Outdoor activities in the forest improve health and reduce stress. You do not necessarily need those spectacular vistas in national parks to relax. Even an ordinary forest in commercial use refreshes the spirit.
The potential uses of ‘everyday forests’ were discussed in November during the Forest Days, the annual gathering of the Finnish forest sector. The participants in a workshop developed dozens of ideas on how to improve the supply of ‘wellness from the forest’.
Among the 51 ideas were business models, such as organizing forest excursions for people living near a forest area. Adventure trips for tourists could include the planting of trees and other forestry activities.
During the workshop, ideas for public services were more plentiful than commercial ones. Campfire sites and hiking routes – and mobile applications to find them – should be available in all ordinary forests. Children and young people could be offered adventure trails and huts.
Does this mean that the Finns no longer know how to use their forests if no services are provided? Do you have to resort to special measures to attract this nation of berry pickers and hunters into the woods these days?
“I’m sure that we still possess the knowledge, skills and the need to visit the forest, but the competition for people’s time has increased,” says Mr. Joel Erkkonen, a specialist for outdoor recreation at Metsähallitus, the state-owned forestry enterprise, and one of the workshop leaders.
According to Erkkonen, it is necessary to have people spend time in the woods for reasons of public health. “For example, the majority of visitors to national parks report that their physical, mental and social well-being have increased,” Erkkonen says, referring to a survey on the benefits perceived by national park visitors.
Even a 30-minute dose helps
The demand for well-being services related to forests is growing, as is also shown by a study by the Natural Resources Institute Finland. Urban inhabitants want to relax in nature, and many of them prefer holidays with access to nature.
According to the study, forest improves mental well-being if you spend at least five hours a month in green spaces. Even half an hour helps, so you do not need to plan half-day excursions.
Just spending time in a nearby forest helps you recover from stress and reduces your blood pressure. However, the effect on health increases if the forest is away from motorway noise.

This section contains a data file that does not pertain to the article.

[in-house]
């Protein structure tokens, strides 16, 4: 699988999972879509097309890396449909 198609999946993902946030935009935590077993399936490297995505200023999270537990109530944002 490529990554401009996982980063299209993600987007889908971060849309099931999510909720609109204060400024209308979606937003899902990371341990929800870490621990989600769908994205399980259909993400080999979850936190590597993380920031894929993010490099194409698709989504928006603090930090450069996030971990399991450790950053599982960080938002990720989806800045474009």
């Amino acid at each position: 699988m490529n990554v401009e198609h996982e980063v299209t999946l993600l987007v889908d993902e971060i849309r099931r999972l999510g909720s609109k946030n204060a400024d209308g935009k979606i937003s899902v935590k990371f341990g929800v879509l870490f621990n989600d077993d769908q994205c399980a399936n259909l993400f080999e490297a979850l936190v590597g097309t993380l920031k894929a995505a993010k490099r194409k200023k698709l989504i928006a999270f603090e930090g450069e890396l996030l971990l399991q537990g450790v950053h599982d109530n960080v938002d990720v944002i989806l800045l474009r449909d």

The Finnish Nature Centre Haltia made a list of the things people pursue in nature. The Centre’s exhibition “Moving” features 140 ways of enjoying the outdoors.
Visitors to Haltia can vote for their favourite outdoor activity. Ms. Mari Valtonen, guide at Haltia, says that the result has surprised the organizers. So far, the most popular activity is ‘being naked in nature’.
“This is either an example of the visitors’ sense of humour, or just refers to the Finns’ normal custom to go skinny-dipping at their summer cottage,” says Valtonen.
Other favourites of the visitors are berry picking, cross-country skiing and angling. The exhibition also features plenty of new ideas: for example, the Hobo Stove Rally, where people gather together to prepare food on their little home-made stoves, using twigs and branches found on the ground.
Forests, too, provide services
What you can experience in a Finnish forest is silence and peace of nature, an absence of pollution, and purity. Simply spending some time sitting on a stone is a good enough reason for a trip into the forest. If the season is right, you may also eat bilberries straight off the plant.
Picking berries and mushrooms, fishing, hunting and hiking are traditional and always popular reasons to visit the woods. They are based on benefits produced by the forest itself, called ecosystem services. Berries and mushrooms, for example, are part of the provisioning services, while landscape and recreation fall under cultural services.
Other pursuits you can go for in the forest include these: bog running, cloudwatching, geocaching, fatbiking, abseiling, deep snow skiing, trail running, disc golf, bouldering, snowshoeing, and studying mosses.